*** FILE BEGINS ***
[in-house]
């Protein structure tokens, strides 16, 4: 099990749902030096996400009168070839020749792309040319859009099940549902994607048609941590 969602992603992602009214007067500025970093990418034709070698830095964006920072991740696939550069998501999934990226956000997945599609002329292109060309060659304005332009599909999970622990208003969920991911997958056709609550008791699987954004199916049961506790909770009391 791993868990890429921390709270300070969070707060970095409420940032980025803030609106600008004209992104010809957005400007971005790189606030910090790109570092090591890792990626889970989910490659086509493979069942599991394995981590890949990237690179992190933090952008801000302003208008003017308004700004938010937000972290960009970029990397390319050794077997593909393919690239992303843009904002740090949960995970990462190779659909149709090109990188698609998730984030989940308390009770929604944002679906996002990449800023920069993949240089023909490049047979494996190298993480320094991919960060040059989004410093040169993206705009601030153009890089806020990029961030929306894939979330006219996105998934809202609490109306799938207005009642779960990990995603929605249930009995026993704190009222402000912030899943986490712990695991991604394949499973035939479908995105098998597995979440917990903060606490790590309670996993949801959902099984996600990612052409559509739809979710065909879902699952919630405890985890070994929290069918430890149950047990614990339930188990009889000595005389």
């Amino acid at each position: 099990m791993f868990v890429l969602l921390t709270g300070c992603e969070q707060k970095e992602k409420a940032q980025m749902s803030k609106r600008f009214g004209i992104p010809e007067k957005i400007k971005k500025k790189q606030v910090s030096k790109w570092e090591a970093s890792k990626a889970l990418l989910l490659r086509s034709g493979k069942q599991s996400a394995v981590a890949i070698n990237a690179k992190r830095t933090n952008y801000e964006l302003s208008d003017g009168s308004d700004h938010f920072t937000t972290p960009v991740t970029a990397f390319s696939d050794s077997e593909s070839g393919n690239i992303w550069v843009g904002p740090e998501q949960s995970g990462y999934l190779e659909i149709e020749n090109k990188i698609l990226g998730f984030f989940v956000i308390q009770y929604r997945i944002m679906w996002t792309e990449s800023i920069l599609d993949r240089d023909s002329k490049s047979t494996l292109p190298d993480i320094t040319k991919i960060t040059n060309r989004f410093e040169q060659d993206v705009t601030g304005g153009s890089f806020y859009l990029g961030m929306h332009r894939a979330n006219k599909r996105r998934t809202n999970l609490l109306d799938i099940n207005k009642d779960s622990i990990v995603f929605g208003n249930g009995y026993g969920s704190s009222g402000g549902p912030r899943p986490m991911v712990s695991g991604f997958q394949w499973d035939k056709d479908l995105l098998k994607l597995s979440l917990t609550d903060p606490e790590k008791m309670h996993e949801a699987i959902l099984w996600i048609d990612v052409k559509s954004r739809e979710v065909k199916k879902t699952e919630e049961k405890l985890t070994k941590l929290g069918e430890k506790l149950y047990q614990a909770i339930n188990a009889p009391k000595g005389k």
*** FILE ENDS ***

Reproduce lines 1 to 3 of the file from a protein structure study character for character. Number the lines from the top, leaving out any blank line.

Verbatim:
[in-house]
């Protein structure tokens, strides 16, 4: 099990749902030096996400009168070839020749792309040319859009099940549902994607048609941590 969602992603992602009214007067500025970093990418034709070698830095964006920072991740696939550069998501999934990226956000997945599609002329292109060309060659304005332009599909999970622990208003969920991911997958056709609550008791699987954004199916049961506790909770009391 791993868990890429921390709270300070969070707060970095409420940032980025803030609106600008004209992104010809957005400007971005790189606030910090790109570092090591890792990626889970989910490659086509493979069942599991394995981590890949990237690179992190933090952008801000302003208008003017308004700004938010937000972290960009970029990397390319050794077997593909393919690239992303843009904002740090949960995970990462190779659909149709090109990188698609998730984030989940308390009770929604944002679906996002990449800023920069993949240089023909490049047979494996190298993480320094991919960060040059989004410093040169993206705009601030153009890089806020990029961030929306894939979330006219996105998934809202609490109306799938207005009642779960990990995603929605249930009995026993704190009222402000912030899943986490712990695991991604394949499973035939479908995105098998597995979440917990903060606490790590309670996993949801959902099984996600990612052409559509739809979710065909879902699952919630405890985890070994929290069918430890149950047990614990339930188990009889000595005389």
């Amino acid at each position: 099990m791993f868990v890429l969602l921390t709270g300070c992603e969070q707060k970095e992602k409420a940032q980025m749902s803030k609106r600008f009214g004209i992104p010809e007067k957005i400007k971005k500025k790189q606030v910090s030096k790109w570092e090591a970093s890792k990626a889970l990418l989910l490659r086509s034709g493979k069942q599991s996400a394995v981590a890949i070698n990237a690179k992190r830095t933090n952008y801000e964006l302003s208008d003017g009168s308004d700004h938010f920072t937000t972290p960009v991740t970029a990397f390319s696939d050794s077997e593909s070839g393919n690239i992303w550069v843009g904002p740090e998501q949960s995970g990462y999934l190779e659909i149709e020749n090109k990188i698609l990226g998730f984030f989940v956000i308390q009770y929604r997945i944002m679906w996002t792309e990449s800023i920069l599609d993949r240089d023909s002329k490049s047979t494996l292109p190298d993480i320094t040319k991919i960060t040059n060309r989004f410093e040169q060659d993206v705009t601030g304005g153009s890089f806020y859009l990029g961030m929306h332009r894939a979330n006219k599909r996105r998934t809202n999970l609490l109306d799938i099940n207005k009642d779960s622990i990990v995603f929605g208003n249930g009995y026993g969920s704190s009222g402000g549902p912030r899943p986490m991911v712990s695991g991604f997958q394949w499973d035939k056709d479908l995105l098998k994607l597995s979440l917990t609550d903060p606490e790590k008791m309670h996993e949801a699987i959902l099984w996600i048609d990612v052409k559509s954004r739809e979710v065909k199916k879902t699952e919630e049961k405890l985890t070994k941590l929290g069918e430890k506790l149950y047990q614990a909770i339930n188990a009889p009391k000595g005389k």